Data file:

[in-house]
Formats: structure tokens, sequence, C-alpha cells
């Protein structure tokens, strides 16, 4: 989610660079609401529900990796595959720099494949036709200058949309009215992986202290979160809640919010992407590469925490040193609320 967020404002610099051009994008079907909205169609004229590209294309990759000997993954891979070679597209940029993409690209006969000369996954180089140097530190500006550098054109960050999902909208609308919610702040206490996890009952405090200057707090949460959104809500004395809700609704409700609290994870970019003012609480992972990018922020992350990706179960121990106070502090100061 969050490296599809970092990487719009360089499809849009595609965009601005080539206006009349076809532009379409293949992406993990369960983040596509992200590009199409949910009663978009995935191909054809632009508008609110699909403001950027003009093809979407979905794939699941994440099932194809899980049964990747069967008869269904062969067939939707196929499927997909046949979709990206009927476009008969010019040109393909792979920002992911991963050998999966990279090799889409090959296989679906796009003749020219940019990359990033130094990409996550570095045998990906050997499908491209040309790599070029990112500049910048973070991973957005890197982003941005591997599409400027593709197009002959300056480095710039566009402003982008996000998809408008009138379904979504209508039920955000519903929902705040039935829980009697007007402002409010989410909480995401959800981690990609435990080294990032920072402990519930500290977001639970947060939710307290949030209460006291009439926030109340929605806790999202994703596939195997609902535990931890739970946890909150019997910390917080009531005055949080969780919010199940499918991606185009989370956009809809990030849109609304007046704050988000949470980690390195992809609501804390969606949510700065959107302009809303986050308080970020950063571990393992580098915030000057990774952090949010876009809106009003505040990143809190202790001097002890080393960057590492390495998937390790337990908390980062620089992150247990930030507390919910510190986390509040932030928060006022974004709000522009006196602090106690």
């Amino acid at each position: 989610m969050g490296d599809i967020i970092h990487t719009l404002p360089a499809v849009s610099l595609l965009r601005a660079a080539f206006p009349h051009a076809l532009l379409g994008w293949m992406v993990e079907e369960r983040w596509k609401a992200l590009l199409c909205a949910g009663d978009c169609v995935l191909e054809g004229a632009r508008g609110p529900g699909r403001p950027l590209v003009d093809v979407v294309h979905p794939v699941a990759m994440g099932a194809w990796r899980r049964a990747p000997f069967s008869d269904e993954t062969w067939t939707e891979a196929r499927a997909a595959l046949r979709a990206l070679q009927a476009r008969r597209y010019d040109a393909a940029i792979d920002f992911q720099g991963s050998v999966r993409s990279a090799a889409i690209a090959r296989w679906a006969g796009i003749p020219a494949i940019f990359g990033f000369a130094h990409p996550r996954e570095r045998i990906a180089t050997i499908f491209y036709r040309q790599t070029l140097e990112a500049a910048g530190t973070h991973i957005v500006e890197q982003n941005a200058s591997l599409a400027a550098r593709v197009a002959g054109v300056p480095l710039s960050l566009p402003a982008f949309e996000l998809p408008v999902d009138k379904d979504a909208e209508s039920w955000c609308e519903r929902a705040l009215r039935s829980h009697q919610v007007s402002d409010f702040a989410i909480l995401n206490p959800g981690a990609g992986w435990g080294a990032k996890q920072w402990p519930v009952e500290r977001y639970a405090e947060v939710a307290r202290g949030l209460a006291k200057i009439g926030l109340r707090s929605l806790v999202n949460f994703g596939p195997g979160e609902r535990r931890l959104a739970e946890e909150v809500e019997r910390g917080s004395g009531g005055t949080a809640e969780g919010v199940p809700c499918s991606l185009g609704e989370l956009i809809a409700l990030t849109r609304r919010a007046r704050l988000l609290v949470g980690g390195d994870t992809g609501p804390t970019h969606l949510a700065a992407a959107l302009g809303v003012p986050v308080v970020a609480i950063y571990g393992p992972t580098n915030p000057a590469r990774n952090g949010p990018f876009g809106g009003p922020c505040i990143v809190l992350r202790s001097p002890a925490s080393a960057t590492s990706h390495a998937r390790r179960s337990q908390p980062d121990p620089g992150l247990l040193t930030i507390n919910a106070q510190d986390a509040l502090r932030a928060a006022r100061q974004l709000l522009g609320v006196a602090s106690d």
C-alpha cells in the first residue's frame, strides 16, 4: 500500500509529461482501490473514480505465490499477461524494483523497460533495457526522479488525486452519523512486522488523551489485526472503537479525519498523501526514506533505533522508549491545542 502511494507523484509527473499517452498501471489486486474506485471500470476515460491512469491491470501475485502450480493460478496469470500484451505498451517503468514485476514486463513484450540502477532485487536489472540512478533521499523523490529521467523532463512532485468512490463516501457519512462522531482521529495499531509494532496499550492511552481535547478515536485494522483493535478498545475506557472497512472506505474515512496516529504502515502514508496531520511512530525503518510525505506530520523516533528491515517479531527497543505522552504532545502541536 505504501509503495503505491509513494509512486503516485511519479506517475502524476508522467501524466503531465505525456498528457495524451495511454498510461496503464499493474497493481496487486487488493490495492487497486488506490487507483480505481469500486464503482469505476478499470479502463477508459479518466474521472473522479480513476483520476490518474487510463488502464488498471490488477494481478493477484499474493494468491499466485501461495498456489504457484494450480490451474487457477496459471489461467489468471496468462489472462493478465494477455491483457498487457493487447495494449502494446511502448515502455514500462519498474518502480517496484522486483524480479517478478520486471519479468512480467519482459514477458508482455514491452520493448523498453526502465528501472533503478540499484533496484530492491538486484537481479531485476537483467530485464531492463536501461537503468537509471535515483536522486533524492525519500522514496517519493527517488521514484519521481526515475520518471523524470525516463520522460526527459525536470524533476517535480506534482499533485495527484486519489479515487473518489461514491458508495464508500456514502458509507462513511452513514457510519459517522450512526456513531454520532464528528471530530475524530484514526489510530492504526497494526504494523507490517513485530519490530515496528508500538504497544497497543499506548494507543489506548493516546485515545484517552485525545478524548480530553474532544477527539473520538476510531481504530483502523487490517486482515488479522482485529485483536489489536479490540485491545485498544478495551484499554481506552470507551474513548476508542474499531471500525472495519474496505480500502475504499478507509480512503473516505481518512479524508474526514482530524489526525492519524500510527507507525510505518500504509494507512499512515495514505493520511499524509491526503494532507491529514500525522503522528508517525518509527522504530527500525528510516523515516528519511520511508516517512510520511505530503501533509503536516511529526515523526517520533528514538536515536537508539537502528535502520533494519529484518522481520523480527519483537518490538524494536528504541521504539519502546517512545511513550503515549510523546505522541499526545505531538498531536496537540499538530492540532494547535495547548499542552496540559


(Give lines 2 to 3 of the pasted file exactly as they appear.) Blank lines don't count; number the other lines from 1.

Formats: structure tokens, sequence, C-alpha cells
């Protein structure tokens, strides 16, 4: 989610660079609401529900990796595959720099494949036709200058949309009215992986202290979160809640919010992407590469925490040193609320 967020404002610099051009994008079907909205169609004229590209294309990759000997993954891979070679597209940029993409690209006969000369996954180089140097530190500006550098054109960050999902909208609308919610702040206490996890009952405090200057707090949460959104809500004395809700609704409700609290994870970019003012609480992972990018922020992350990706179960121990106070502090100061 969050490296599809970092990487719009360089499809849009595609965009601005080539206006009349076809532009379409293949992406993990369960983040596509992200590009199409949910009663978009995935191909054809632009508008609110699909403001950027003009093809979407979905794939699941994440099932194809899980049964990747069967008869269904062969067939939707196929499927997909046949979709990206009927476009008969010019040109393909792979920002992911991963050998999966990279090799889409090959296989679906796009003749020219940019990359990033130094990409996550570095045998990906050997499908491209040309790599070029990112500049910048973070991973957005890197982003941005591997599409400027593709197009002959300056480095710039566009402003982008996000998809408008009138379904979504209508039920955000519903929902705040039935829980009697007007402002409010989410909480995401959800981690990609435990080294990032920072402990519930500290977001639970947060939710307290949030209460006291009439926030109340929605806790999202994703596939195997609902535990931890739970946890909150019997910390917080009531005055949080969780919010199940499918991606185009989370956009809809990030849109609304007046704050988000949470980690390195992809609501804390969606949510700065959107302009809303986050308080970020950063571990393992580098915030000057990774952090949010876009809106009003505040990143809190202790001097002890080393960057590492390495998937390790337990908390980062620089992150247990930030507390919910510190986390509040932030928060006022974004709000522009006196602090106690």